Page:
The movie Quills is a fictional account of the Marquis de Sade's imprisonment in the Charenton Asylum for the Insane in Paris. He has been incarcerated for his shocking sexual deviancy and his graphic, explicitly sexual writings. The abbe in charge of the asylum pities him and tries (without success) to reform him. A psychologist famous for his harsh "treatments" of patients, Dr. Royer-Collard, is assigned by the state to deal with de Sade by whatever means necessary. In particular, the doctor is determined to stop the Marquis' literary output (de Sade has been smuggling manuscripts out of the hospital to his publisher). Despite de Sade's blatantly perverse behavior, that of the doctor in particular and French society in general--the story is set against the backdrop of the Reign of Terror--is even worse. Dr. Royer-Collard self-righteously condemns the Marquis, the chambermaid who smuggles out de Sade's writings, and even the abbe, while at the same time engaging in legal sexual battery against his child (literally) bride, who is apparently some forty years his junior. The doctor's inability to see his own sins while mercilessly condemning the sins of those around him is a central theme of the movie. The psalmist asks God to be merciful to him, to overlook the sins of his youth and his transgressions, in accordance with God's steadfast love. He also asks God for deliverance from his enemies. So far so good. The psalms speak in generic language, and that is one of the reasons for their power through the ages. One of the common themes of the psalms is victory over one's enemies. To the extent that believers today are treated unjustly or are persecuted, prayers for deliverance are appropriate. However, we must interpret psalms such as this in the light of Jesus' instruction to love our enemies. As we enter the Advent season, U.S. troops are deployed overseas among people whom we might consider enemies, especially in Afghanistan, but also in Cuba (Guantánamo Bay) and in the Korean DMZ. Before we pray for God to forgive our sins, we should first pray that God will reveal to us both the fullness and the enormity of our own sins. How many of our actions, which may have seemed justified at the time, were in fact affronts to God and his children? How many people have we killed? How many civilians? How many children? How have our sins impacted the lives of those who are still alive? After we pray for God to forgive our sins, we should also pray for God to forgive the sins of our enemies. The greatest threat to the church is not Islam, nor is it atheism, nor is it libertinism. The greatest threat to the church is self-righteousness, and our greatest enemy is ourselves. When we self-righteously condemn others without recognizing our own sins, the rest of the world justly condemns us as hypocrites. How can we affirm our beliefs while avoiding the trap of self-righteousness? By following the psalmist's example and praying, "Make me to know your ways, O Lord; teach me your paths," and by adopting a spirit of humility.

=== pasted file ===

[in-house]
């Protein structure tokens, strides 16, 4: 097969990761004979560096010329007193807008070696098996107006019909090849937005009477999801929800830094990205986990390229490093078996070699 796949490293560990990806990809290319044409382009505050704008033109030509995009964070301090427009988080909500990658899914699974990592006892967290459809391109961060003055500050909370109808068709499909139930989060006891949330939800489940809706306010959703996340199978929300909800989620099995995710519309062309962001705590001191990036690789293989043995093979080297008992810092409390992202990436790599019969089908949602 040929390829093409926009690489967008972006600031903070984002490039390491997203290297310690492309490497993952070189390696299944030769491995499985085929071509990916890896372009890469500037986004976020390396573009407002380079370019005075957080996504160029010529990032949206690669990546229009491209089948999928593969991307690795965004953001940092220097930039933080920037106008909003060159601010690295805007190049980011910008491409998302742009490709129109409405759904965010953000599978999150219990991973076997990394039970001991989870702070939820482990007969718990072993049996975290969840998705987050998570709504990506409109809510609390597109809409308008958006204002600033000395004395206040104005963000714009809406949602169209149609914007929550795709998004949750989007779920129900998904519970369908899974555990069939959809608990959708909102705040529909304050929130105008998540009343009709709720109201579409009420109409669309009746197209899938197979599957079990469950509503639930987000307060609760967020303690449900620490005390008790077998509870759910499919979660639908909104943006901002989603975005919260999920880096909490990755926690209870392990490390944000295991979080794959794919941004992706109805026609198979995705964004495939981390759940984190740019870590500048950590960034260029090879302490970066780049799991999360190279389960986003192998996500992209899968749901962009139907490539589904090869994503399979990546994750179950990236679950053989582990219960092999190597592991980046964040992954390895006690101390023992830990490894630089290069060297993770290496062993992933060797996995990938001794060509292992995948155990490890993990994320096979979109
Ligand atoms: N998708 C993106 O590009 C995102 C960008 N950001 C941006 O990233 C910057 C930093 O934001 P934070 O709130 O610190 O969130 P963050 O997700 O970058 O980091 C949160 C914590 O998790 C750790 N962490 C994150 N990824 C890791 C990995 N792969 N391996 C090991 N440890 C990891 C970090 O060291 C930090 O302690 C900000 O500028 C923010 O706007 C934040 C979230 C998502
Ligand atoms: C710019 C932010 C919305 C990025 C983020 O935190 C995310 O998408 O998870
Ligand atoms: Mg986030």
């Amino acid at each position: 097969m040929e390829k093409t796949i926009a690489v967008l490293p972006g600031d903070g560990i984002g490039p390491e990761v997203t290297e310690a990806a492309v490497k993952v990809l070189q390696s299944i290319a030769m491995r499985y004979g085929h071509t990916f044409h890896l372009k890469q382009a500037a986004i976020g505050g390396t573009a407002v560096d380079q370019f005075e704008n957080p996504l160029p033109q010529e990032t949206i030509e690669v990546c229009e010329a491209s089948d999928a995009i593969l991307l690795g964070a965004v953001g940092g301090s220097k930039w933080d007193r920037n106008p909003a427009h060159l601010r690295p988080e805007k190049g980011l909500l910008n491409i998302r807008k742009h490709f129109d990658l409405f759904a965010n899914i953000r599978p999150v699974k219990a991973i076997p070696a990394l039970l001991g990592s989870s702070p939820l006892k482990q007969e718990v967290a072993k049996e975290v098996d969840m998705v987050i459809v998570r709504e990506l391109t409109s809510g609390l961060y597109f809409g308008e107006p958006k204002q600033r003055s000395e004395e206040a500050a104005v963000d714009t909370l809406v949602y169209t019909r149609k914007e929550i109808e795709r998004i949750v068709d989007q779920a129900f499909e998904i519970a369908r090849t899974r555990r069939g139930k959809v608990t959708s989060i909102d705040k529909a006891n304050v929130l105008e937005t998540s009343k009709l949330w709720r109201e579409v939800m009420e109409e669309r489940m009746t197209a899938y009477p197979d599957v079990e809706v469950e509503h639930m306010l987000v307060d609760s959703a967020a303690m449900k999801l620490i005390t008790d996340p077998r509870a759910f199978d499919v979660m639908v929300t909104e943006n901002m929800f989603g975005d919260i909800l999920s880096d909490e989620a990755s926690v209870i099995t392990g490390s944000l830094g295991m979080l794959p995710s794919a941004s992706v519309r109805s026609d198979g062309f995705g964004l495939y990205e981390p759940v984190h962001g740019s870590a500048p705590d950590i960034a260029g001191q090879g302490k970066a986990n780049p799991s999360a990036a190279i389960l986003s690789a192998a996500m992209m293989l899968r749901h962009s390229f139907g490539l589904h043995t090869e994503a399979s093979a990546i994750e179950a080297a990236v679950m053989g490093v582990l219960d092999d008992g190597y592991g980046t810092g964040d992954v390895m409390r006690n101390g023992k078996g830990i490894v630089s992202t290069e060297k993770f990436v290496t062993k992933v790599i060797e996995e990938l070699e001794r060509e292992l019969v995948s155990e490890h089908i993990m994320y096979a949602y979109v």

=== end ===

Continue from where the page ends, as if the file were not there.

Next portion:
1 Thessalonians 3:9-13 (first published 30 November 2003, updated for 2012)